Pa. Supreme Court blocks pro-industry provisions of gas drilling law |

Pa. Supreme Court blocks pro-industry provisions of gas drilling law

The Pennsylvania Supreme Court on Wednesday struck down pro-industry provisions of a 2012 state law adopted amid the Marcellus shale drilling boom, yet another court decision that chips away at the law.

“I couldn’t be happier,” said Dave Ball, a councilman for Peters Township, one of the winning parties in the case. “I’m really happy for the people of Pennsylvania. That’s why we entered the suit to begin with.”

Four of the court’s six participating justices agreed in an 88-page decision to strike down parts of the law that a lawyer for one plaintiff described as “gifts” given by the Legislature to the gas industry.

“It generally was, in a lot of respects, an unconstitutional special law,” said lawyer Jordan Yeager, an attorney for the Delaware River Keeper Network. “It was carving out a unique set of benefits for the gas drilling industry that no other industry enjoyed. … Our constitution says you can’t do that.”

Jon Kamin, solicitor for South Fayette, another party in the case, said he was “thrilled” with the ruling.

“The victory (Wednesday) is a victory for all of Pennsylvania and protects the fundamental rights of every citizen,” Kamin said.

For the most part, the provisions being challenged in court had been unused. But Yeager said the threat remained that state utility regulators could punish a municipality financially if a gas drilling company complained the municipality had enacted an ordinance stricter than state law.

This decision will give those municipalities “breathing room” to enact tougher ordinances on the natural gas industry, Yeager said.

The Marcellus Shale Coalition, a natural gas exploration industry trade group, warned of the economic consequences of the decision, The Associated Press reported.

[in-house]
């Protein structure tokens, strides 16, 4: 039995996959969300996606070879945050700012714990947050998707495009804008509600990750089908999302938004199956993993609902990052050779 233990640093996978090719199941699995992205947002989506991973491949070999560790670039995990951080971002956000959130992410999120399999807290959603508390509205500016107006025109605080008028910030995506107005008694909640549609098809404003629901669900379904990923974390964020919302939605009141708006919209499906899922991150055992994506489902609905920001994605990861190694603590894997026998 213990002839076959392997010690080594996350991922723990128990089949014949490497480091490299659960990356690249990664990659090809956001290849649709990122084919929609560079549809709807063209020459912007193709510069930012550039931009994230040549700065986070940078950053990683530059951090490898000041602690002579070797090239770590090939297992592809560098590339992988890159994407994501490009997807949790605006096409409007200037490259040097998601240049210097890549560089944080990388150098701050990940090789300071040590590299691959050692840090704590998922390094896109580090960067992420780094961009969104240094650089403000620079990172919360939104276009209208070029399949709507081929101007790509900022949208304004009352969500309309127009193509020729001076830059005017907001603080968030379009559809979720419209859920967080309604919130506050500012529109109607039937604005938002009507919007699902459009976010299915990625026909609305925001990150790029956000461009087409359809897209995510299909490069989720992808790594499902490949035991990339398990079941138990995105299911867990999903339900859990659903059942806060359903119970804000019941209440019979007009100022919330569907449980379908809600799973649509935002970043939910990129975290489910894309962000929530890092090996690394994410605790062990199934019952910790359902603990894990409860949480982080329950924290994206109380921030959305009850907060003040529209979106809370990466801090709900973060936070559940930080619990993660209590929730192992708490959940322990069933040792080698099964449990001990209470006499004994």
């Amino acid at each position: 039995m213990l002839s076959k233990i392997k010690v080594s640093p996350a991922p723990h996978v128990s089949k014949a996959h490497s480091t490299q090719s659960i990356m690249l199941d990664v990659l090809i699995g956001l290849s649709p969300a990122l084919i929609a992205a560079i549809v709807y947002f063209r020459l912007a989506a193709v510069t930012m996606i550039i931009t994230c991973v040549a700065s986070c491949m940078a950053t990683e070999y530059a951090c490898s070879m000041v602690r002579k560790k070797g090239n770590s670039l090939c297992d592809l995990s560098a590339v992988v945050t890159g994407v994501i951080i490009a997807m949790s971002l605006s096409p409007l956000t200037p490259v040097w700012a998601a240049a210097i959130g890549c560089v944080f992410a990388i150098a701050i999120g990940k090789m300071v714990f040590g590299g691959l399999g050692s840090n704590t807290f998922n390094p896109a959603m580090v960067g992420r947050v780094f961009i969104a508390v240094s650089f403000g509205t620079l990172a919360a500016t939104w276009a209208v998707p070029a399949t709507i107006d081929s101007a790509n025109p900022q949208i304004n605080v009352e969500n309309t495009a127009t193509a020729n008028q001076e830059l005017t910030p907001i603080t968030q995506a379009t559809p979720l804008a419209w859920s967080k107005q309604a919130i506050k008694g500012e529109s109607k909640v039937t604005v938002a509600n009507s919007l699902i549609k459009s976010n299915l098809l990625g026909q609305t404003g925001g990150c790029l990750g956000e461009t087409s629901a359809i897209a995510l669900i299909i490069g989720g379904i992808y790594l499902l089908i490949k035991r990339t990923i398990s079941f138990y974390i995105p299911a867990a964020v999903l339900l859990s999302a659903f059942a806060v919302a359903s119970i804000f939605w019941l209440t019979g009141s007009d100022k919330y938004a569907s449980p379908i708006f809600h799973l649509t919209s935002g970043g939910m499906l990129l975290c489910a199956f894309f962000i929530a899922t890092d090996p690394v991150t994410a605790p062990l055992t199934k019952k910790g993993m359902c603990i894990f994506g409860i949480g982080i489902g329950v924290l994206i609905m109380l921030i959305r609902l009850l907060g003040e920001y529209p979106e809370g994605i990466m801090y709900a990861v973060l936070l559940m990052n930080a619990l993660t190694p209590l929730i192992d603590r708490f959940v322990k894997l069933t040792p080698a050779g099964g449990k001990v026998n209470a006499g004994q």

“We’re disappointed in aspects of the court’s ruling, which will make investing and growing jobs in the commonwealth more — not less — difficult without realizing any environmental or public safety benefits,” the organization’s president, David Spigelmyer, said in a statement.

Matt Haverstick, an attorney for the Pennsylvania Public Utility Commission, said he was reviewing the ruling but was unhappy with the outcome.

“It’s discouraging that there’s an industry trying to bring prosperity to Pennsylvania and there seems to be a small cadre trying to kill it,” Haverstick said.

The plaintiffs included several townships in heavily drilled Southwestern Pennsylvania — Peters, Cecil and Mt. Pleasant in Washington County, and Robinson and South Fayette in Allegheny County — and Nockamixon Township and Yardley Borough in southeastern Pennsylvania’s Bucks County, where officials had been worried about their inability to control natural gas exploration.

With Wednesday’s ruling, there are no legal issues left to be decided, said John M. Smith, solicitor for Peters.

“It’s satisfying and disheartening at the same time,” Smith said. “Satisfying that the court upheld the decision, disheartening that the legislators ignored the law.”